Given that Beethoven was demonstrably "arithmetically challenged" you could make an argument that the previous pp passage of triplets is actually notated at double the speed it's supposed to be played, and there's then no need for glissandos if that continues at about the same tempo as the last movement (especially if you note it is marked Allegretto moderato)), with another accel to prestissimo at the end.

Argerich just plays octaves - and not as fast as she can play octaves, either.

Just for amusement, there is a novel "diagonal" notation of a couple of chords on the previous page of the first edition which is actually the reverse of Beethoven's manuscript, where they slope downwards not upwards. Isn't musicology fun? :)
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DaddyO
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Re: Expression Maps

Post by DaddyO » Wed Oct 30, 2019 4:23 pm

Daniel at Steinberg wrote:
Sun Sep 15, 2019 8:50 am
You should find the playing techniques lane for each instrument in Play mode helpful, particularly the extended tool tip that appears when you hover your mouse pointer over each region in the lane.
What are the "Internal Effects" I sometimes encounter when I hover over a PT in the PT lane in Play Mode? I think they are messing with my EM's.
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Re: Expression Maps

Post by Rob Tuley » Wed Oct 30, 2019 4:56 pm

I guess they are PTs generated by standard music notation in the score - e.g. staccato dots, slurs, etc.

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Re: Expression Maps

Post by PaulWalmsley » Wed Oct 30, 2019 5:16 pm

That's correct: they are techniques which we have a fallback method of rendering if the expression map doesn't provide that technique. Staccato/staccatissmo/tenuto change note lengths, accent/marcato/ghost increase the dynamic level, tremolo/trill/buzz roll have notes generated for them.
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DaddyO
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Re: Expression Maps

Post by DaddyO » Wed Oct 30, 2019 7:48 pm

Thanks, that's what I suspected.

So does that mean if I need Staccato to play back with a particular 3rd party VST staccato patch (as opposed to shortening the note, which seems to be what the standard staccato dot does), I have to define my own Staccato Playing Technique and Playback Playing Technique for use in an Expression Map entry?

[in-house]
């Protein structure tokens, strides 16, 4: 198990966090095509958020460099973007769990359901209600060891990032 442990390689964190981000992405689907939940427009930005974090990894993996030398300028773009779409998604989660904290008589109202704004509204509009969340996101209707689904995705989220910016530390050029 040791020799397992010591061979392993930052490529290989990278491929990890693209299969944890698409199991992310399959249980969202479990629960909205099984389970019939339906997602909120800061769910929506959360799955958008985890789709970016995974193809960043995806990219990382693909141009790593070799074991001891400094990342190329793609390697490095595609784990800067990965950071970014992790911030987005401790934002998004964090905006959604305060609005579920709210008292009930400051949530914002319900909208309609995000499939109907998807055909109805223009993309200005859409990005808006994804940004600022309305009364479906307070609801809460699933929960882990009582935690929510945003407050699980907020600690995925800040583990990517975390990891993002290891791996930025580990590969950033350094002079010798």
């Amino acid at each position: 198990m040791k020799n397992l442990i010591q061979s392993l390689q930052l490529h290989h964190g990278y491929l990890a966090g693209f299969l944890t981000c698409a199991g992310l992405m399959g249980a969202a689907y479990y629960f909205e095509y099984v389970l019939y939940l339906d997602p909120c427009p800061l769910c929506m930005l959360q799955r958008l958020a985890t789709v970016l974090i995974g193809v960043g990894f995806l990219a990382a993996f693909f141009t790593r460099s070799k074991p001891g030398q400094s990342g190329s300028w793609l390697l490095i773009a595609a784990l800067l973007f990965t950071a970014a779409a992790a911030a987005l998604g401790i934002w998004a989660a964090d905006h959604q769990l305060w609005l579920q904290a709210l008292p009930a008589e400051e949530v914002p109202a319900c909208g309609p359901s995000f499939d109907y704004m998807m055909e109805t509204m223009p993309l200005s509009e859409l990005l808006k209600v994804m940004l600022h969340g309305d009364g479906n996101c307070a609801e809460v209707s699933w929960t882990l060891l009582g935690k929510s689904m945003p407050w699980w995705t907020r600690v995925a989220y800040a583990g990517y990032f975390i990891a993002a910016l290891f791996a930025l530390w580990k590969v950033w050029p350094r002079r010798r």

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Re: Expression Maps

Post by LSalgueiro » Wed Oct 30, 2019 11:10 pm

Yes, of course.

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Re: Expression Maps

Post by DaddyO » Thu Oct 31, 2019 2:58 pm

Got it, thanks.
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Re: Expression Maps

Post by Marcabru » Mon Nov 11, 2019 7:36 pm

I know I'm a long way behind on this, but just to note that I found it wasn't fruitful to import Cubase VSL maps. Lots of duplicates and extraneous things. As easy to start from scratch as to weed those out.

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Re: Expression Maps

Post by dko22 » Mon Nov 11, 2019 9:33 pm

There are supposed to be VSL Dorico-specific maps coming out shortly. Don't know if there's any update on the timescale?

For what it's worth, the Special Edition Cubase map more or less works for me and it's transparent enough to be able to make the occasional addition/correction if necessary. The far more complicated full VSL package like the strings remain a completely dark art where the Expression Map bears no resemblance to what is actually being triggered by VSL from what I can see, though I'm happy to be corrected.

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Re: Expression Maps

Post by Marcabru » Mon Nov 11, 2019 11:33 pm

Yeah I waited for the Finale maps, and by the time they came I'd worked out how to set it up for myself, and didn't fancy the risk of trying to merge with the official set and losing everything I'd done. Starting from scratch with Dorico, but that experience certainly helped a lot.